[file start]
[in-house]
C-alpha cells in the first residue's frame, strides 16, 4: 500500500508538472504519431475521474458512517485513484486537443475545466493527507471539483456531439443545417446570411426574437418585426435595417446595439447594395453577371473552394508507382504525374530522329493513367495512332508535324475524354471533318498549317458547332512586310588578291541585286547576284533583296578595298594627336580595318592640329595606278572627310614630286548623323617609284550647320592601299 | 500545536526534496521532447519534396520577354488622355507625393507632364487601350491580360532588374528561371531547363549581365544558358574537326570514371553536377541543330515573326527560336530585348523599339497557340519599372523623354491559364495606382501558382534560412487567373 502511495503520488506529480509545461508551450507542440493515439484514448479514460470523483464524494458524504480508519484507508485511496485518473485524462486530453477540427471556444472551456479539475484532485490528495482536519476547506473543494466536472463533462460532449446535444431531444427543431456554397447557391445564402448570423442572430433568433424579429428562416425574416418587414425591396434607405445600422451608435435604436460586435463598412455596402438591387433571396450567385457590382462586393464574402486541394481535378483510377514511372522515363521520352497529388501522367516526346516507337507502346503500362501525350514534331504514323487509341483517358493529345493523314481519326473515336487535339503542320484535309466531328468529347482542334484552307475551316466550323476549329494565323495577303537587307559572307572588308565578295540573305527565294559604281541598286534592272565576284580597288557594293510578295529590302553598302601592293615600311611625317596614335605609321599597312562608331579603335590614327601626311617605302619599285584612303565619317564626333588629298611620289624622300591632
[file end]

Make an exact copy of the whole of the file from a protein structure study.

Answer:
[in-house]
C-alpha cells in the first residue's frame, strides 16, 4: 500500500508538472504519431475521474458512517485513484486537443475545466493527507471539483456531439443545417446570411426574437418585426435595417446595439447594395453577371473552394508507382504525374530522329493513367495512332508535324475524354471533318498549317458547332512586310588578291541585286547576284533583296578595298594627336580595318592640329595606278572627310614630286548623323617609284550647320592601299 | 500545536526534496521532447519534396520577354488622355507625393507632364487601350491580360532588374528561371531547363549581365544558358574537326570514371553536377541543330515573326527560336530585348523599339497557340519599372523623354491559364495606382501558382534560412487567373 502511495503520488506529480509545461508551450507542440493515439484514448479514460470523483464524494458524504480508519484507508485511496485518473485524462486530453477540427471556444472551456479539475484532485490528495482536519476547506473543494466536472463533462460532449446535444431531444427543431456554397447557391445564402448570423442572430433568433424579429428562416425574416418587414425591396434607405445600422451608435435604436460586435463598412455596402438591387433571396450567385457590382462586393464574402486541394481535378483510377514511372522515363521520352497529388501522367516526346516507337507502346503500362501525350514534331504514323487509341483517358493529345493523314481519326473515336487535339503542320484535309466531328468529347482542334484552307475551316466550323476549329494565323495577303537587307559572307572588308565578295540573305527565294559604281541598286534592272565576284580597288557594293510578295529590302553598302601592293615600311611625317596614335605609321599597312562608331579603335590614327601626311617605302619599285584612303565619317564626333588629298611620289624622300591632